18th June 2013
Lives for gear
The ultimate Goa Trance technique thread!
Inspired by the French House thread, and with interest from several other people, here's a thread for all things Goa related.
The who in the what?
Goa trance, for the uninitiated, is what happened when industrial and dance music collided with the hippie scene in India and they dropped acid together, giving birth to a lovely musical child with fast syncopated beats, trippy synth sounds, and a strong South Asian influence on melody and percussion. Over time the music evolved into Psychedelic trance, with a greater emphasis on weird noises and driving bass and a bit less emphasis on melody. Of course, I can't possibly sum up two complex musical genres in only 50 words, so I invite you to explore the resources listed below if you're new to the genre(s).
Meantime, there's quite a lot of people here on GS who like Goa, so let's help each other out! I don't want to get bogged down in religious arguments about whether a particular track is Goa or Psy, or whether you must use this or that synth, or whether you should be ITB or OTB. Whatever works...that said, the fastest route to the Goa 'sound' is to run a bunch of 90s hardware through a mixing desk and a bunch of effects, since that's how it was made in the first place.
I'll throw out some general know-how to get the discussion started, that's a bit biased towards the 90s style of production when the music first became a cohesive and popular genre. Also, it doesn't pretend to be complete or definitive - feel free to disagree or add more information! I'm going to just say 'Goa' a lot because it's tedious to keep writing 'Goa (or psychedelic or progressive or....).' Gear that's linked to particular artists is based on things they said to me in person at one point in time.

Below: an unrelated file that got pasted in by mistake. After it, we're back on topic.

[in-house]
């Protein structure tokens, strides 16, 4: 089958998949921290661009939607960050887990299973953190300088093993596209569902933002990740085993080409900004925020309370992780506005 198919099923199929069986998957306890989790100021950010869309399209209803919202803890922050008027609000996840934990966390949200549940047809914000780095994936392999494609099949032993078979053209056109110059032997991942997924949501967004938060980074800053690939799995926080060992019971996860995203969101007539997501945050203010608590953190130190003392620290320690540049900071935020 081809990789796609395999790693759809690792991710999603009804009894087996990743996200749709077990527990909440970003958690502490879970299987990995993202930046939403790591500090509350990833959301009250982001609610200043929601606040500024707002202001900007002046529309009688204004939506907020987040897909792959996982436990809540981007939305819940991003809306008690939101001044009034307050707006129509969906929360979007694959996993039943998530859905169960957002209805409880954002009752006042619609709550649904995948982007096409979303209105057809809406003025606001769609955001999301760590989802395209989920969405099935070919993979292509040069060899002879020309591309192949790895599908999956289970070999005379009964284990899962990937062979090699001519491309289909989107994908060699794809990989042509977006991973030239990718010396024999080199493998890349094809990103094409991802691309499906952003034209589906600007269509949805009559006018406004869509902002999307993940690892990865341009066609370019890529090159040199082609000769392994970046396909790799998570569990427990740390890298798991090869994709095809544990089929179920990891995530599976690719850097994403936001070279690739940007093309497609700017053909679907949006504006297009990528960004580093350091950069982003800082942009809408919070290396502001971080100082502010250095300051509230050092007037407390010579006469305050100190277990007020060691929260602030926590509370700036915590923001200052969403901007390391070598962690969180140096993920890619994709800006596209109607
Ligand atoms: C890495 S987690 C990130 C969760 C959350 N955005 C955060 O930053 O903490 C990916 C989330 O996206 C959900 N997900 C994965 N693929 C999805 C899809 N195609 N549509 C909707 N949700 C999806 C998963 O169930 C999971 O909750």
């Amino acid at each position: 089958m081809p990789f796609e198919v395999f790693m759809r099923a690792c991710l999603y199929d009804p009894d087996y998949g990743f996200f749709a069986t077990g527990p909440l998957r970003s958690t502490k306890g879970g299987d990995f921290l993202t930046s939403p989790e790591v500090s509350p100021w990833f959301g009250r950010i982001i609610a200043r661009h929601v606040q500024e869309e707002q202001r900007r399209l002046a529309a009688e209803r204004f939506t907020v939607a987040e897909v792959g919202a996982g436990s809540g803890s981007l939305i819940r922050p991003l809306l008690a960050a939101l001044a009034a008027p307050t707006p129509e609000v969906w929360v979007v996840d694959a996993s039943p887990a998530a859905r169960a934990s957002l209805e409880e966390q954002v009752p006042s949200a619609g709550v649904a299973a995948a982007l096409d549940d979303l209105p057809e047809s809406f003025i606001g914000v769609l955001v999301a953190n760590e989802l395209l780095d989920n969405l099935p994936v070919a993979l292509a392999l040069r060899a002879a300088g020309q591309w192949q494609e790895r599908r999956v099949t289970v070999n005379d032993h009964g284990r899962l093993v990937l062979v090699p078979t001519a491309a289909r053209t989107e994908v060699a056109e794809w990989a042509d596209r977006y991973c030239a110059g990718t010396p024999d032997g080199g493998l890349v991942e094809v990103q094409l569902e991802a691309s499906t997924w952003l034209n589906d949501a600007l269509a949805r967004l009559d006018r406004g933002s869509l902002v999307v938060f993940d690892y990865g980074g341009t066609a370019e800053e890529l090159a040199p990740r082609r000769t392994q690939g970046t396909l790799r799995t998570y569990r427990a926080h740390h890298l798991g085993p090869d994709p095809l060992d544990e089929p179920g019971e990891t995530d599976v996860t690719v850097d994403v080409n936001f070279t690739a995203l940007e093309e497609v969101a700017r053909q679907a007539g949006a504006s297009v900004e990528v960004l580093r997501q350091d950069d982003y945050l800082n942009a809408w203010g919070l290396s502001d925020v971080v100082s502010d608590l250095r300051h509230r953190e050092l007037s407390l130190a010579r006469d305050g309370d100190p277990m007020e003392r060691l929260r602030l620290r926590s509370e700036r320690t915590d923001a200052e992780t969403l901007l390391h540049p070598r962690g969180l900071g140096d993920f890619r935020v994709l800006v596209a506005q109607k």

Finally I don't mean this to come across as any sort of proper tutorial, it's over-detailed on some topics and lacking in others...I just tried to pick out some ideas that are handy but that don't get discussed as often as 'how to write a great bassline' or 'what's the best F/X unit'...please contradict, expand, and add as you see fit!
Maybe more than any other dance music genre, Goa is all about doing crazy things with synths and sound effects, so pretty much any gear or music software can be used as long as it sounds interesting - the weirder the better! However, there are several classic pieces of gear that are used so much that you should be familiar with their sound, even if you don't want them or can't afford them. In no particular order...
TR-909: the kick is found on a ton of records, the snare and open hihat even more so, to the point of being cliche. With so many sounds going on you need something that will cut through the mix. Likewise the 606 and 707 are pretty popular in this genre; the 808 somewhat less.
TB-303: almost all Goa tracks have a 303 or something similar, and a lot of them have two. Unlike some other genres, the acid lines often sit farther back in the mix rather than always being in the lead.
SH-101: has provided any number of bass sounds, particularly with a lightly filtered square wave. Also a great source for kicks with the resonance all the way up and the filter cutoff all the way down and a fast envelope - cleaner than the TR-909 kick. Absolutely key to the X-dream sound, especially the first two albums.
Juno-106: yet another Roland box that's good for bass as well as lush chords. If you like Astral Projection, you need to get yourself a Juno.